Oxford City Council will today start a consultation on a new strategy to support children and young people in Oxford.
The aim of the new strategy is to help them achieve their potential and to become happy, safe, successful, healthy and active citizens.
The new Children and Young People’s Strategy aims to guide the work focusing on children and young people’s needs and helping them fulfil their ambitions, covering the period of 2018-2023. It covers young people in Oxford aged 0-25, and builds on and will replace the City Council’s existing Youth Ambition Strategy and Children and Young People’s Plan.
A consultation will take place from 5 March until 27 April. The City Council is inviting responses from children and young people, families, professionals working with children and young people, and partner organisations including Oxfordshire County Council and the Children’s Trust that share the responsibility for meeting the needs of Oxford’s children and young people.
Children and young people, including those who may be more disadvantaged or vulnerable because of their disability, gender, race, sexual orientation, or are unemployed, refugees, young parents or involved in the criminal justice system, will have the opportunity to shape the new strategy.
Oxford has major social inequalities. The 2015 English Indices of Deprivation, the official measure of relative deprivation, ranked Oxford 166 out of 326 local authorities districts. Compounded by a projected rise in population, young people face significant challenges to achieving economic independence, wellbeing and finding support to deal with these challenges.
A 2016 report by the YMCA, following their survey of 1,600 young people aged between 16 and 25, found that young people did not have opportunities to fulfil their potential in the education system and lacked adequate access to training and employment, affordable housing, long term financial security.
The Children and Young People’s Strategy proposes implementation of an innovative framework called ‘Ready by 21’ which will enable a structured collaboration with all of the groups that supports a young person’s journey into adulthood including:
- community groups
- health providers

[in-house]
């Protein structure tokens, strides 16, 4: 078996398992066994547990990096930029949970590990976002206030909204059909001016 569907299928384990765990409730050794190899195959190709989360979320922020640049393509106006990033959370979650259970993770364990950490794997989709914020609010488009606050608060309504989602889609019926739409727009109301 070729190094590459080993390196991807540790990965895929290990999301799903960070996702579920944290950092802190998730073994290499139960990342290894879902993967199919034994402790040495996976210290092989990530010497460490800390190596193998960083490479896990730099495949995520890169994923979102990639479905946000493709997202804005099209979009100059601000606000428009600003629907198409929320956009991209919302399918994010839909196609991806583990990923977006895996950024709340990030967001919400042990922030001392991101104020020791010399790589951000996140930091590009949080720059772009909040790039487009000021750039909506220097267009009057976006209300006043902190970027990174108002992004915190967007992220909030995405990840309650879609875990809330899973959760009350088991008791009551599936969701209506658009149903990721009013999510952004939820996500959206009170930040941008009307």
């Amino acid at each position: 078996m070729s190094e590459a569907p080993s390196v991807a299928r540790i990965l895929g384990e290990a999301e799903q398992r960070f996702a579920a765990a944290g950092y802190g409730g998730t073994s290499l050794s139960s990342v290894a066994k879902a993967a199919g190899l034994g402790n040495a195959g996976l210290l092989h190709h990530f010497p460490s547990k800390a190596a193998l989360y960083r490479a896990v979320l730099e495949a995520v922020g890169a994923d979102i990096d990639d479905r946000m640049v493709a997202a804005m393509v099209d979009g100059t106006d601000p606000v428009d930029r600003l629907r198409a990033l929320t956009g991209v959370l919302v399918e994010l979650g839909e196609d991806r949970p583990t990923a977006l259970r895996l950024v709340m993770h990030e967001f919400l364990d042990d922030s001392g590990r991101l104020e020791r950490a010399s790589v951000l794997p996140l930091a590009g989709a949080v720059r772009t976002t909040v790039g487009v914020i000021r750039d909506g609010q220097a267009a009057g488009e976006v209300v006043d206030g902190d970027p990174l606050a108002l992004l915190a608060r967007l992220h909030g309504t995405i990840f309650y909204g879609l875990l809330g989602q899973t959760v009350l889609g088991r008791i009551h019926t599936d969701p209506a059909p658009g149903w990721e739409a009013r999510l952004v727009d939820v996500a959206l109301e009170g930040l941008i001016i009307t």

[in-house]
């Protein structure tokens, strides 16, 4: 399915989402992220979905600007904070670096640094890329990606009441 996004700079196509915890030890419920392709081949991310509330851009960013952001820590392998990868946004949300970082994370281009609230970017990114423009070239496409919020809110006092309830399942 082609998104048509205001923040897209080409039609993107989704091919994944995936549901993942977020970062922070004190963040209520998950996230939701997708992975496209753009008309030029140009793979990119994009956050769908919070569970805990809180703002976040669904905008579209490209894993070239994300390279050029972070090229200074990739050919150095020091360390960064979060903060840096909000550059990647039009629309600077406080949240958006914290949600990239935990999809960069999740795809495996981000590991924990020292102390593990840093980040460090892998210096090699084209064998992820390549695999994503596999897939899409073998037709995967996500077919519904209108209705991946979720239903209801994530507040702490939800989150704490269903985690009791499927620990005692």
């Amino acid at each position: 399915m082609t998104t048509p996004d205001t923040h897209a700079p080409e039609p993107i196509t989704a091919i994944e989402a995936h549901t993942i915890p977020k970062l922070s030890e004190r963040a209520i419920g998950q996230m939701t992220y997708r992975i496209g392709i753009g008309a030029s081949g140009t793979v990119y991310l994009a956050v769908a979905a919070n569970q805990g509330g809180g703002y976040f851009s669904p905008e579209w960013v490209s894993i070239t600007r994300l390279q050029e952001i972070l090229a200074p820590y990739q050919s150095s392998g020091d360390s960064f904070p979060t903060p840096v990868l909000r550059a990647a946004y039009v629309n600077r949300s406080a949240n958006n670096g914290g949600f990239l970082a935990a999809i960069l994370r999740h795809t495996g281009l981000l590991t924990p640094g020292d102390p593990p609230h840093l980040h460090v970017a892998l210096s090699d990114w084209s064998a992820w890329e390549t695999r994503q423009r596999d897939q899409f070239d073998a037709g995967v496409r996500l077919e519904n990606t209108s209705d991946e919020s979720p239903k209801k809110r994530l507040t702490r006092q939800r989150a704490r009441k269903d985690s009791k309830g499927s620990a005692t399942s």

- local authorities
- young people themselves
The City Council is proposing to use a ‘zoning’ methodology, to increase the focus and impact of actions being taken. ‘Zoning’ means that we will work with partners to focus on specific areas greatest need within the city to deliver improvements in the Ready by 21 outcomes. Following discussions with partners there is consensus the first such zone should be in a triangular area that encapsulated part of East Oxford, Cowley and Blackbird Leys.
Through the Children & Young People’s Strategy, the City Council will aim to:
- Provide excellent coordination of City Council services for young people;
- Ensure young people are safe and secure;
- Improve how we use our cultural services support the needs of young people;
- Further increase effective partnership - the City Council recognises that it is one of many organisations working with children and young people in the city and therefore;
- Deliver a productive Cultural Education Partnership, with the support of £15,000 through external funding;
- Ensure improved co-ordination of young people’s activities, with £500 a year for groups through a Ready 21 pilot by 2019;
- Deliver a well-coordinated, sustainable offer for under 5s, with £50,000 by 2020 to implement sustainable support, along with a rolling programme of £100,000;
- Provide effectively targeted grants, with £50,000 by Summer 2018, within a £1.4million grant programme;
- Continue to utilise the £240,000 Youth Ambition Programme budget, to support children and young people in Oxford.
- Improve mental and sexual health;
- Reduce childhood obesity;
- Increase usage by young people at community centres;
- Develop our sessions and services so they are fully accessible;
- Maximise the benefits for young people at our leisure centres;